Saturday, November 15, 2014
Fighting to Eliminate Poverty
In his column on the social teaching of the Church in the Peace Weekly, a seminary professor brings to our attention the poverty in the world and the efforts to eliminate it.
While in Rome he met many people from different nations and especially priests who were in Rome to study from Africa. Many of them had no help from the dioceses, and had to make their spending money by helping out during the summer months. Korean priests were helped by their dioceses. African priest would be given scholarships from the Congregation of the Evangelization of People, but their personal expenses they would have to earn.
On their return to Africa you would see them bringing many household goods and electronic equipment back with them to Africa.They would be going back to a difficult life, and a continent that was often at war and fighting against hunger to stay alive. Sadness was the feeling he had seeing these priests going back to Africa.
We have all seen the vast expanses of Africa and their many resources. They can climb a cocoanut tree for a refreshing drink or gather some bananas but they all have owners. They have the largest amount of gold and diamonds in the world but the wealth is not shared. The way it is shared depends on the politics of the region. We have all seen on TV the leaving of the continent by boat and the numbers who have died.
Pope Francis after becoming pope made his first pastoral visit to the Italian island of Lampedusa a stop over for many illegal emigrants from Africa seeking refuge in Europe. The pope in his sermon criticized the indifference of the international community and wanted to awaken consciences and the love we should have for humanity.The pope wants society and the Church to take an interest in this great suffering of so many.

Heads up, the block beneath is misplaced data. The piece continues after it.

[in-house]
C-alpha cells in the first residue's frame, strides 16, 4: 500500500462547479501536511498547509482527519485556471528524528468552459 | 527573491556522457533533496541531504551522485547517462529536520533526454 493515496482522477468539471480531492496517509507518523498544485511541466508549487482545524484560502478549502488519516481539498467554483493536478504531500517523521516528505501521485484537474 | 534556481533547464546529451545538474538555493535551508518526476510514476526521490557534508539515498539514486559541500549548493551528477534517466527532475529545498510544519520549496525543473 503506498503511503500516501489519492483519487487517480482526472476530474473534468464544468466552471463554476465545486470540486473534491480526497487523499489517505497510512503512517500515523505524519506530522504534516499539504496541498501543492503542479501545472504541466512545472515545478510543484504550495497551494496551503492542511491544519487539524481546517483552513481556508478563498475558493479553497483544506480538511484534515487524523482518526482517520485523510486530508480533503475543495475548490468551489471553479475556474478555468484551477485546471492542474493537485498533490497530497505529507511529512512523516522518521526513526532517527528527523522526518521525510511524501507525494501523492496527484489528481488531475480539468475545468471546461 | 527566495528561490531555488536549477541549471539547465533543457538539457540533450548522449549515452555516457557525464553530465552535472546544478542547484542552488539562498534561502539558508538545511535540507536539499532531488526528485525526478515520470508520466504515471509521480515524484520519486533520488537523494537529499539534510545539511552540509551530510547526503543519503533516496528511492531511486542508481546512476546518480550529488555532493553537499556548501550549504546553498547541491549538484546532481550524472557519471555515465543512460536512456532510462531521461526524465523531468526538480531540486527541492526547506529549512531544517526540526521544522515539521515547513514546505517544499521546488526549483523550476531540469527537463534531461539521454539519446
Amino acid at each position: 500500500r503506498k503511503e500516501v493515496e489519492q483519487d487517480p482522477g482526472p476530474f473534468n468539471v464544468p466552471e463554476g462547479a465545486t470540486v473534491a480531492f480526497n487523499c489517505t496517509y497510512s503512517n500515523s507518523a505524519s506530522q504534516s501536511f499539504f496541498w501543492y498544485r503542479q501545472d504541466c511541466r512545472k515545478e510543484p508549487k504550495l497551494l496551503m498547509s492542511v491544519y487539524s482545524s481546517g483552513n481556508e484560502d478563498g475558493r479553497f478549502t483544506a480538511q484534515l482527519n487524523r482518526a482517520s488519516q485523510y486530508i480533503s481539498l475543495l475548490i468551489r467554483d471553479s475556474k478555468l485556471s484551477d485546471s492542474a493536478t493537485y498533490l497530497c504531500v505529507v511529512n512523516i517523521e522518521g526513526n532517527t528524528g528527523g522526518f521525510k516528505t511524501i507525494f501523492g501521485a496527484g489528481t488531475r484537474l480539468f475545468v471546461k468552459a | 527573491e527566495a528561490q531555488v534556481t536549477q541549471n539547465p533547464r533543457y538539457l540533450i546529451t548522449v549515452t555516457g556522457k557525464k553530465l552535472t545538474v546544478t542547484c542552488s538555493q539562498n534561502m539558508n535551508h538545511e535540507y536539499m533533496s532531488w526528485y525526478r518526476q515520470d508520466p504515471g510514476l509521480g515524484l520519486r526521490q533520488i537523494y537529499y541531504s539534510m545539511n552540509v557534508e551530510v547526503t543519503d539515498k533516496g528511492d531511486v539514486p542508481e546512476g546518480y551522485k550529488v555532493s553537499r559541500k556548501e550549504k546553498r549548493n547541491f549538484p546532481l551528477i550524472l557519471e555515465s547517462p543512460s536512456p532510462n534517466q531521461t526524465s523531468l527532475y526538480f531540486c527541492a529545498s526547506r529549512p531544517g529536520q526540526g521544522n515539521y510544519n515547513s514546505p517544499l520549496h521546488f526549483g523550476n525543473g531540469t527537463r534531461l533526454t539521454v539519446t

Lampedusa is only 120 miles from Tunisia and in the first half of 2013 the UN's Refugee Agency reported that 8,400 refugees had arrived on the island.The sinking of boats and the lost of life is all too well known. They are seeking a better life in Europe. Africa was invaded and colonized and suffered at the hands of Europe for centuries. After the second world war many of the nations became independent, but because of the rule of despots and corruption many of the people were not able to free themselves from poverty. If there was a just sharing of the wealth we would not have the tragedies of Lampedusa.
"The fight against poverty finds a strong motivation in the option or preferential love of the Church for the poor. In the whole of her social teaching the Church never tires of emphasizing certain fundamental principles of this teaching, first and foremost, the universal destination of goods. Constantly reaffirming the principle of solidarity, the Church's social doctrine demands action to promote 'the good of all and of each individual, because we are all really responsible for all '. The principle of solidarity, even in the fight against poverty, must always be appropriately accompanied by that of subsidiarity, thanks to which it is possible to foster the spirit of initiative, the fundamental basis of all social and economic development in poor countries. The poor should be seen not as a problem, but as people who can become the principal builders of a new and more human future for everyone.(Compendium of the Social Teaching of the Church #449).